The preoptic area (POA) plays an important role in fever in mammals, but the role of this region in fever in ectothermic vertebrates has never been assessed. Toads, like all ectotherms, regulate their body temperature(Tb) primarily by behavior and develop behavioral fever when injected with lipopolysaccharide (LPS). Therefore, we tested the hypothesis that the POA plays a role in the behavioral fever induced by LPS in the toad Bufo paracnemis. We made electrolytic lesions in the POA of toads (0.3 mA, 8 s) and measured preferred Tb using a thermal gradient. After a period of 24h inside the gradient chamber, control,sham-operated and lesioned toads were systemically injected with LPS (200μg kg-1) or pyrogen-free saline. There was no significant effect of POA lesion in animals at their normal preferred Tb. LPS caused a significant increase in preferred Tb of control and sham-operated toads, but lesions in the POA abolished this response. These results indicate that the POA is an important site in the central nervous system of toads, and perhaps of all vertebrates, involved in the development of fever.
The preoptic area (POA) is a region at the junction of the telencephalon and diencephalon of the vertebrate brain that plays an important role in many functions, including reproductive behavior and thermoregulation(Boulant, 1998; Butler and Hodos, 1996). The role of the POA in thermoregulation has been most extensively studied in mammals. This region is thought to integrate information about local brain temperature and other body temperatures and to control the level of output for a set of thermoregulatory responses that are most appropriate for the given internal and environmental temperatures(Boulant, 1998). A few studies have indicated a role for the POA in the regulation of body temperature(Tb) of non-mammalian vertebrates such as fishes (Nelson and Prosser, 1979, 1981a,b),reptiles (Cabanac et al.,1967; Khromer and Crews, 1987) and birds(Nakashima et al., 1987; Necker and Gnuschke, 1989). For amphibians, no data exist about the role of the POA in thermoregulation.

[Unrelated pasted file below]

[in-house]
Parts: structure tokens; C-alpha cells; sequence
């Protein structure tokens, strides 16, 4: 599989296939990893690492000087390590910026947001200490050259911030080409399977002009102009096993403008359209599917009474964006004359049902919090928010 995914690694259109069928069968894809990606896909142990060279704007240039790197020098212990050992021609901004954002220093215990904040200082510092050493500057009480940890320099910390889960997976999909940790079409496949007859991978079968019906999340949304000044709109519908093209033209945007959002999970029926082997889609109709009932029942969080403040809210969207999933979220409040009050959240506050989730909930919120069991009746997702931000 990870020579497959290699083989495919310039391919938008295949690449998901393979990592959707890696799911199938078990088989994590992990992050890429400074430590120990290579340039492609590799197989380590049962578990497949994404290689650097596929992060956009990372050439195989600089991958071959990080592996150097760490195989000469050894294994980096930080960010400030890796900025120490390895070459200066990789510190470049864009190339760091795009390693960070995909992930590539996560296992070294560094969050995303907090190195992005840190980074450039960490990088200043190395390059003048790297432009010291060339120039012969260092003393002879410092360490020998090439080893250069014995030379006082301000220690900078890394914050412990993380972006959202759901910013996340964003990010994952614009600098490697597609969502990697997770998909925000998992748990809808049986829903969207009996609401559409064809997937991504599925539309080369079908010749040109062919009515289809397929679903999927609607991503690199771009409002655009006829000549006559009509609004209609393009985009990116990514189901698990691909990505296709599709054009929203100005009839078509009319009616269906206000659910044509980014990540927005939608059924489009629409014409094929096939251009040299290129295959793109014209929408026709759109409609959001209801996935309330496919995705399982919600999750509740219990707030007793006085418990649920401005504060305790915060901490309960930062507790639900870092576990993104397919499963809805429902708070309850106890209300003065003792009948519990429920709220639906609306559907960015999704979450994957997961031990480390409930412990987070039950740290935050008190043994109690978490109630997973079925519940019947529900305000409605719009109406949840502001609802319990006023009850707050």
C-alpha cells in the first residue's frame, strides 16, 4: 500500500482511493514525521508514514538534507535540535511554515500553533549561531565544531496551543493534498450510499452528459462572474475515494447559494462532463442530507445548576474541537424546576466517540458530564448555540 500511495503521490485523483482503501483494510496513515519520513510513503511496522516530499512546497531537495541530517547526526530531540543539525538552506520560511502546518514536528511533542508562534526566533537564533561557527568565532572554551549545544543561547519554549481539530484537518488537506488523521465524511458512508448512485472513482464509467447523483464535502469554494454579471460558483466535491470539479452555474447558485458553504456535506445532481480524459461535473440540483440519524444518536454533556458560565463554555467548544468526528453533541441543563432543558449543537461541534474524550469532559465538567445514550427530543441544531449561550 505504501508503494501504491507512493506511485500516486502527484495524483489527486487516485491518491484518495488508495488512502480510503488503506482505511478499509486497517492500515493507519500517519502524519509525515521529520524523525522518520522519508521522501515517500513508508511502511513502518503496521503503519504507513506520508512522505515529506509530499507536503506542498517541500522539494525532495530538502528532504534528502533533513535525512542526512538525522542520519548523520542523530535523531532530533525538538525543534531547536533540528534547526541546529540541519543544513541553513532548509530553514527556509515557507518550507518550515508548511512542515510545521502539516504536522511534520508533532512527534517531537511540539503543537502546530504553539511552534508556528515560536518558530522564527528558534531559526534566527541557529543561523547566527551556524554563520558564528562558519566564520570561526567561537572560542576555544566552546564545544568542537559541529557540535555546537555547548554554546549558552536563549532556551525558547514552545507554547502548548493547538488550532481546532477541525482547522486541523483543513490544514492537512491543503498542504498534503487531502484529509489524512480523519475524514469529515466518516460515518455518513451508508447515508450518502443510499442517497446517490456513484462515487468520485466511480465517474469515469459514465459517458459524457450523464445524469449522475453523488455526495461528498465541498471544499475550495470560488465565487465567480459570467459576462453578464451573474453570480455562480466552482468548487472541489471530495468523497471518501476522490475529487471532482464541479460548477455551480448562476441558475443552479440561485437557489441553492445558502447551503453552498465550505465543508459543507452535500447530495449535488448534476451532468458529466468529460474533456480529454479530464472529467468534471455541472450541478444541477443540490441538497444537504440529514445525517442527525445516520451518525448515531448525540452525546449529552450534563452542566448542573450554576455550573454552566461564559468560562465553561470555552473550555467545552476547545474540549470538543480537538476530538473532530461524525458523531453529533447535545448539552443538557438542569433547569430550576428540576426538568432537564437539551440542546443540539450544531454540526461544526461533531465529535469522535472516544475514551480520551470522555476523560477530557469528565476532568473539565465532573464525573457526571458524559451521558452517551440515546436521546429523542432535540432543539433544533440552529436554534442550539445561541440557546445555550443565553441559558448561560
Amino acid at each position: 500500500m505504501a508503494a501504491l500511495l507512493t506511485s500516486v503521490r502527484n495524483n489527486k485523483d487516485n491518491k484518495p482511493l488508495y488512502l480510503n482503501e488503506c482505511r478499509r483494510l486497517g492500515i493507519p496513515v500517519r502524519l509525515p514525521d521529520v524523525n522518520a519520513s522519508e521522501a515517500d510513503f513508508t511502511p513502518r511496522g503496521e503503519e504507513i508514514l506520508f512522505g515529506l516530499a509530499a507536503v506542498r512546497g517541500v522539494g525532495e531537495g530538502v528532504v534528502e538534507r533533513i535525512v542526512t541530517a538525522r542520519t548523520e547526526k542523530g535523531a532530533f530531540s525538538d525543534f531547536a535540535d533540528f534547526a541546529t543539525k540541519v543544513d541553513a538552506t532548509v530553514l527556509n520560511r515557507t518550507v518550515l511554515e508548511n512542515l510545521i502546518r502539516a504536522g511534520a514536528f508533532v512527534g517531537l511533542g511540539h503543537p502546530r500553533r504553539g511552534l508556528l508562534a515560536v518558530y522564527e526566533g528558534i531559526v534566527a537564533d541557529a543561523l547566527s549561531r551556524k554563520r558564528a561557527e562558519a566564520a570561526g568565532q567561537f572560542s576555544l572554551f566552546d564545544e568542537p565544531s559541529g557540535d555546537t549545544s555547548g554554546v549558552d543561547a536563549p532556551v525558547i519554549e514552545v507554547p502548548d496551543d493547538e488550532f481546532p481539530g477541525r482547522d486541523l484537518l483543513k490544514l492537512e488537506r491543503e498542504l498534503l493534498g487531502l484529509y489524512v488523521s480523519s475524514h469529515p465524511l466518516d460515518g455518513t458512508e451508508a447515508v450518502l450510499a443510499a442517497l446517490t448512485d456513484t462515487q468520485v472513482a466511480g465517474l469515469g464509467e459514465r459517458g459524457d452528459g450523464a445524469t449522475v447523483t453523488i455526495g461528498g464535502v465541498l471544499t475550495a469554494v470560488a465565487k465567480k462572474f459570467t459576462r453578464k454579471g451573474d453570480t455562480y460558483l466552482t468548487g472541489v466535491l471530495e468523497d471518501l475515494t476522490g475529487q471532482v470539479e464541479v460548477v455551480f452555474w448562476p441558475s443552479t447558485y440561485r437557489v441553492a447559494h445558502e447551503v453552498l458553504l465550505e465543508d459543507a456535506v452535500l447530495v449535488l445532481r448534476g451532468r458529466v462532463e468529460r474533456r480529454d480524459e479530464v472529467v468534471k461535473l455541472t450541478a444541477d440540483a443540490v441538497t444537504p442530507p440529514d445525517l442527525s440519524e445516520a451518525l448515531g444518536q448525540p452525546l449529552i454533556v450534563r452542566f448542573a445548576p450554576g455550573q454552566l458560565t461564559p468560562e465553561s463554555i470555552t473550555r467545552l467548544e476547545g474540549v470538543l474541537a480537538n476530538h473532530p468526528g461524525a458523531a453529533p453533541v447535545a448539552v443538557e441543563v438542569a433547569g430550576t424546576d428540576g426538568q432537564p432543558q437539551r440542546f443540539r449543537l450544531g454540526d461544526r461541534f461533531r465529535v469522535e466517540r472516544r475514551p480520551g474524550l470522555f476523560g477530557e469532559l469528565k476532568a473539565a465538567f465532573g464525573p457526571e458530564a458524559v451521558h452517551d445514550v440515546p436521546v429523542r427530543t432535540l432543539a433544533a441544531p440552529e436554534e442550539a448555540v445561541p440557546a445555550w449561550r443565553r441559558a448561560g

Although evidence has shown that the POA is an important thermoregulatory site in some ectotherm species, the neural control of fever in these animals has received no attention. Fever is a regulated increase in Tb that is often described as a rise in the thermoregulatory set point (Kluger,1991). In mammals, fever is produced by the coordinated actions of many central nervous system (CNS) regions as an adaptive response to infection. Some preoptic neurons not only sense changes in deep body temperature but are also affected by pyrogens that act on these neurons to cause a number of physiological and behavioral responses that elevate Tb (Boulant,1998).
With few exceptions, both endothermic and ectothermic vertebrates (as well as invertebrates) develop fever in response to injections of exogenous pyrogens such as lipopolysaccharide (LPS; endotoxin), viruses, Gram-positive bacteria and yeast. LPS, which is the most purified form of a compound from the cell wall of Gram-negative bacteria, usually Escherichia coli,has been extensively used to induce fever in experimental animals (for a review, see Kluger, 1991). Recently, we demonstrated that the toad Bufo paracnemis develops fever after systemic injection of LPS(Bicego-Nahas et al., 2000),but the possible sites in the CNS involved in this response have not been assessed.
In the present study, we tested the hypothesis that the POA is important for the development of behavioral fever in B. paracnemis. To this end, we evaluated the effect of electrolytic lesions in the POA on preferred Tb and LPS-induced behavioral fever in B. paracnemis.
Materials and methods
Male toads (Bufo paracnemis Lutz) weighing 150-250 g were collected in the vicinity of Ribeirao Preto, Sao Paulo state, Brazil during the rainy spring and summer, when the experiments were performed. The toads were maintained in containers with free access to water and basking area. All animals were fed cow liver twice a week up to 2 days before surgery, and the experiments were performed 4 days after surgery. Each animal was used only once and all experiments began at approximately 16:00 h. Animal care was carried out in compliance with guidelines set by COBEA (Colegio Brasileiro de Experimentaçao Animal).